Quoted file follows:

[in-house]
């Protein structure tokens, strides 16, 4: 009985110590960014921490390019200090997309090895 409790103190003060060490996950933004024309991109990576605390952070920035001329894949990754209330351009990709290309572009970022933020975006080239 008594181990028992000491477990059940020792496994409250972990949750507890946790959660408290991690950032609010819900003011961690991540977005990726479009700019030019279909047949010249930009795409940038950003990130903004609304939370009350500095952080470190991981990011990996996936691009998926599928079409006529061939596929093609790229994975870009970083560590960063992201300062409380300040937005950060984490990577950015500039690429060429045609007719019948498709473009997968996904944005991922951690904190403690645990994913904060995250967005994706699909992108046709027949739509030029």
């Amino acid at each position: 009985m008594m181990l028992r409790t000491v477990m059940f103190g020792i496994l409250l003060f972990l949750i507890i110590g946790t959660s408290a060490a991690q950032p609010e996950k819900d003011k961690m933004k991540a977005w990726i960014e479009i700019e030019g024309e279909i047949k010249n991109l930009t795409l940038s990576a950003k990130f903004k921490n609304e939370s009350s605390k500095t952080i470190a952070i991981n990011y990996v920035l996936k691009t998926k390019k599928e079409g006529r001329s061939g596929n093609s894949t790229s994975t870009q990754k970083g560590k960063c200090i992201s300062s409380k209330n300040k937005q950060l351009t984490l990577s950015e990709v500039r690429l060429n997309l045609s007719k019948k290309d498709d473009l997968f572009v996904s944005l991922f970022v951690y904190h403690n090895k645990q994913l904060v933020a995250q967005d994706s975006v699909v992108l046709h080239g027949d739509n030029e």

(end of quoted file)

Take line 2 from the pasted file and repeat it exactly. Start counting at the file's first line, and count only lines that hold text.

């Protein structure tokens, strides 16, 4: 009985110590960014921490390019200090997309090895 409790103190003060060490996950933004024309991109990576605390952070920035001329894949990754209330351009990709290309572009970022933020975006080239 008594181990028992000491477990059940020792496994409250972990949750507890946790959660408290991690950032609010819900003011961690991540977005990726479009700019030019279909047949010249930009795409940038950003990130903004609304939370009350500095952080470190991981990011990996996936691009998926599928079409006529061939596929093609790229994975870009970083560590960063992201300062409380300040937005950060984490990577950015500039690429060429045609007719019948498709473009997968996904944005991922951690904190403690645990994913904060995250967005994706699909992108046709027949739509030029």